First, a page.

Germany’s restrictions were originally scheduled to last through Christmas. But that proved optimistic. As cases rose, the “”shutdown tightened. Nonessential shops will remain shut until at least the end of January. Many schools and kindergartens are closed. On Tuesday, Chancellor Angela Merkel said Germany would face “eight to 10 very tough weeks” ahead and warned that the variant of the coronavirus first identified in Britain could hit Germany hard. Karl Lauterbach, the Social Democrats’ health spokesperson in the Bundestag, has set a seven-day rate of 25 infections per 100,000 people as a target. Right now, the number is 165.
Despite a tough shutdown across the border in the Netherlands, the number of cases continues to rise. According to the European Centre for Disease Prevention and Control, the seven-day infection rate at the end of December was 760 per 100,000 people. On Monday, authorities decided to keep stores and schools closed for another three weeks. Strict restrictions that were introduced in December could be tightened: “If the slight decline does not continue and, at the same time, the English mutation starts to take over, then we are even more likely to think about stricter measures,” the Dutch virologist Menno de Jong told the broadcaster AT5. Last week, at least 50 people had been identified as infected with the variant.
Tough restrictions have also been introduced in Austria, with a third shutdown implemented on December 26. Only essential stores are open, and people have been told to reduce social contact. The authorities hope to bring the rate of infection to below 100 per 100,000 people; it currently stands at 163 per 100,000. So far, a significant reduction has not been achieved. Children were scheduled to return to school on January 18, but at the moment it seems that the shutdown will be extended. The daily newspaper Österreich reported that Chancellor Sebastian Kurz has spoken in favor of extending the shutdown at least by one week and keeping schools closed until at least mid-February.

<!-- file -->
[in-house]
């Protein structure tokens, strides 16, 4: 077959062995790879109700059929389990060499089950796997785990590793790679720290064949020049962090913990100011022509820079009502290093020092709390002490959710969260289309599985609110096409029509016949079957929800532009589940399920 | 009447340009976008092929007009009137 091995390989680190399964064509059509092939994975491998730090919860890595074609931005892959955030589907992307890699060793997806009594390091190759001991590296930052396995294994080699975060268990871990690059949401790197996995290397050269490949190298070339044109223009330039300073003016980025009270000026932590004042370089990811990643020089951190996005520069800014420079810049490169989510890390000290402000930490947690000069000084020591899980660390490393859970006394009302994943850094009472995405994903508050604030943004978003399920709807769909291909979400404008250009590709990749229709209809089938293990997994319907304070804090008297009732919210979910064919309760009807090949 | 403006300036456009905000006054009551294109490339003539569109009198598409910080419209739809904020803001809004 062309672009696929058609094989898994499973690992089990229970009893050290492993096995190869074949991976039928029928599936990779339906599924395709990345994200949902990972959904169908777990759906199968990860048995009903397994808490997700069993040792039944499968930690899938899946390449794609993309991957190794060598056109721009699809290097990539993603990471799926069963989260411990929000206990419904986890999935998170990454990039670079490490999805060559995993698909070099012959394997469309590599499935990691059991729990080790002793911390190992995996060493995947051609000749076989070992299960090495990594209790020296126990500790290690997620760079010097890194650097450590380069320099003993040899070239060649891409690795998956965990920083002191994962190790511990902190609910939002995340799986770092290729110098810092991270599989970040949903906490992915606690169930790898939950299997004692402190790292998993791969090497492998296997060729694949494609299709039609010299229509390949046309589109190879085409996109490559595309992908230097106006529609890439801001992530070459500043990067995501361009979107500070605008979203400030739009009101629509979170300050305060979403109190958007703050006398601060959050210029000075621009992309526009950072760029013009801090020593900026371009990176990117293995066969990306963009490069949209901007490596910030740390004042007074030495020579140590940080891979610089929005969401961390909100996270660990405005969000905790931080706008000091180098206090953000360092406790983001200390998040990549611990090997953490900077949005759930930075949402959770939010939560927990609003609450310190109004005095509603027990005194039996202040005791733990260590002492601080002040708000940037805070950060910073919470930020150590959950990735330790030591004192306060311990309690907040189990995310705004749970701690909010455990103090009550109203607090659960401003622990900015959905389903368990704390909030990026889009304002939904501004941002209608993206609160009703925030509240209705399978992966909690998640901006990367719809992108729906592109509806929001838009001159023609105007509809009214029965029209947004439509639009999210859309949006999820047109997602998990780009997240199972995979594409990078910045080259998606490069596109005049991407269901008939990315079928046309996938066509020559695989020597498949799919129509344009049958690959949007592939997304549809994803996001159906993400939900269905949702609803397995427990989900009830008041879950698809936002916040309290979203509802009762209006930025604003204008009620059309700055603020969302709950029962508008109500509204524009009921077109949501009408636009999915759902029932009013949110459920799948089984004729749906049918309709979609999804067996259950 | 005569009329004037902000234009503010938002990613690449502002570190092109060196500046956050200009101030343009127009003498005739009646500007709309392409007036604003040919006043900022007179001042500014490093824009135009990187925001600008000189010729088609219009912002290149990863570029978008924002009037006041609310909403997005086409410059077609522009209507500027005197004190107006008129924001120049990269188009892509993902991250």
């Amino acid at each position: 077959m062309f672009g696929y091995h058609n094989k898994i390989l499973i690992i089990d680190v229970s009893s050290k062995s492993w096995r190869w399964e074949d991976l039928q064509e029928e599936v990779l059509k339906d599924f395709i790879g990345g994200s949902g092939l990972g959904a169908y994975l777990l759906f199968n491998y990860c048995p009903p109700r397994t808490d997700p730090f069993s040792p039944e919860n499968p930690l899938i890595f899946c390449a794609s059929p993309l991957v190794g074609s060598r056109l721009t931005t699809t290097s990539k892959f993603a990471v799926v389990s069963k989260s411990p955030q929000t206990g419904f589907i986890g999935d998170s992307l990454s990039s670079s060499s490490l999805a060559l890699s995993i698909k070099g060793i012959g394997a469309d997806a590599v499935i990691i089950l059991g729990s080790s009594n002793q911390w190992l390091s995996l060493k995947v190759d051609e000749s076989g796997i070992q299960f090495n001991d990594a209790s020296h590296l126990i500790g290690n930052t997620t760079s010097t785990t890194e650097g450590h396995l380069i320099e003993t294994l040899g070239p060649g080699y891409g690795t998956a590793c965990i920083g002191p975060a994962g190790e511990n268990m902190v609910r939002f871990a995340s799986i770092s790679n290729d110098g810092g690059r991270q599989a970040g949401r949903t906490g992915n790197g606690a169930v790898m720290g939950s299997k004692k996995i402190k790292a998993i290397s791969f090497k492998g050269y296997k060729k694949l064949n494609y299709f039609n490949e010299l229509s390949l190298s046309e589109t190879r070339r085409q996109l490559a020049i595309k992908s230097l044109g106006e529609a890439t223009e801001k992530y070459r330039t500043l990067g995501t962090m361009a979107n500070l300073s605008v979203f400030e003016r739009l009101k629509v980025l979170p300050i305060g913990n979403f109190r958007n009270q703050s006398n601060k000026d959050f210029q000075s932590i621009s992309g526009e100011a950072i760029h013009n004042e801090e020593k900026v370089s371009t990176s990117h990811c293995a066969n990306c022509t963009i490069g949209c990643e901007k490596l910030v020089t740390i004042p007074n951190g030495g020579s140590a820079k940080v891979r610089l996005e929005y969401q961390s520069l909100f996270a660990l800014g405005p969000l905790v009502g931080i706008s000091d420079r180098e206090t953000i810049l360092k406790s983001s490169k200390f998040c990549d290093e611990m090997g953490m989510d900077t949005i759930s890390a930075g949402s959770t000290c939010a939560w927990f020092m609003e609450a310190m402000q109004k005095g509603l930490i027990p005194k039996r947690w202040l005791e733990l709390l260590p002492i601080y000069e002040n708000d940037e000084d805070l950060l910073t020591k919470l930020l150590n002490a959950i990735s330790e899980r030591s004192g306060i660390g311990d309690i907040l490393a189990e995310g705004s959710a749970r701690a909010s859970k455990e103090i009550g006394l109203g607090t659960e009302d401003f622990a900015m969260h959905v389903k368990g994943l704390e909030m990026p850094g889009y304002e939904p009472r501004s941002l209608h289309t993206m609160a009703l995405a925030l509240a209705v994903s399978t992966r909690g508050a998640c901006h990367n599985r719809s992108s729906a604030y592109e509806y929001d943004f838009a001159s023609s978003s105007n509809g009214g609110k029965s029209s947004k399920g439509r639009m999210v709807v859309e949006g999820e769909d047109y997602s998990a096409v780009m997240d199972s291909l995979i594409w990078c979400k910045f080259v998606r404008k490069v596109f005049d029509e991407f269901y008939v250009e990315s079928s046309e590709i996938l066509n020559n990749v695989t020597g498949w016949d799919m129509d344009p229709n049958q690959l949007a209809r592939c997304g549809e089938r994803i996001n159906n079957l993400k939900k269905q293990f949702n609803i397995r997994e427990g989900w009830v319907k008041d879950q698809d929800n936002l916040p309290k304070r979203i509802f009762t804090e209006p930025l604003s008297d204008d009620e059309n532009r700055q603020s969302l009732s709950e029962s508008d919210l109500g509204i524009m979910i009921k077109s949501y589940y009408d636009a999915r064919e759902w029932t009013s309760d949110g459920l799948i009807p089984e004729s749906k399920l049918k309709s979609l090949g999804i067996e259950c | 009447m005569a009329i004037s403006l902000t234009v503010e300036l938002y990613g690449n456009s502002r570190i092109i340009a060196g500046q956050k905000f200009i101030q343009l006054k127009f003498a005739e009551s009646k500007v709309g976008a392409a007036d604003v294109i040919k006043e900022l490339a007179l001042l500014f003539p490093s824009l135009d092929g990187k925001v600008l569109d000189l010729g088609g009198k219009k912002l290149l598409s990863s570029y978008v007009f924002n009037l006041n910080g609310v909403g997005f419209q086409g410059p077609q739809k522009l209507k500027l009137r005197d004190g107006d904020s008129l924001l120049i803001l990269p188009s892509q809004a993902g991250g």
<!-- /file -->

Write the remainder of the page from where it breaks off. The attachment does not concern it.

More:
In 2020, Italy was the epicenter of the pandemic in Europe. The country was shut down for months. Tough measures were once again introduced in winter, and now the authorities are paying particular attention to regions where infections are growing. Regions where the seven-day rate of infections exceeds 250 per 100,000 people are declared “red zones,” and stores, bars and schools are closed. The average rate of infections across the country is currently 203 per 100,000, but there is a glimmer of hope because more than 800,000 people have already been vaccinated. Pope Francis has called for everybody to be vaccinated.
The variant identified in Britain has accelerated Ireland’s infection rate to 1,291 per 100,000 people. Some counties, such as Monaghan and Louth, have double that rate. At the end of 2020, Premier Micheal Martin announced a shutdown of at least a month, with all nonessential businesses closed and people not allowed to visit the homes of others. People are still allowed to exercise, but only outside and within a 5-kilometer (3-mile) radius of their homes. Weddings are still permitted, but the number of people attending is restricted to six. A maximum of 10 people are allowed to attend funerals.
Sweden has been the subject of much debate after the government chose minimal measures to combat the pandemic in 2020. Though many EU governments decided to bring public life to a standstill, Sweden’s took a less-stringent approach. The number of cases soared. The infection rate is currently 515 per 100,000 people. Though the authorities are not talking of a shutdown, they could order the closure of shopping malls and gyms under a law approved on Friday to give the government the power to implement emergency measures.
This article has been adapted from German.
Pandemic shutdowns extended as EU battles coronavirus The British Journal Editors and Wire Services/ Deutsche Welle.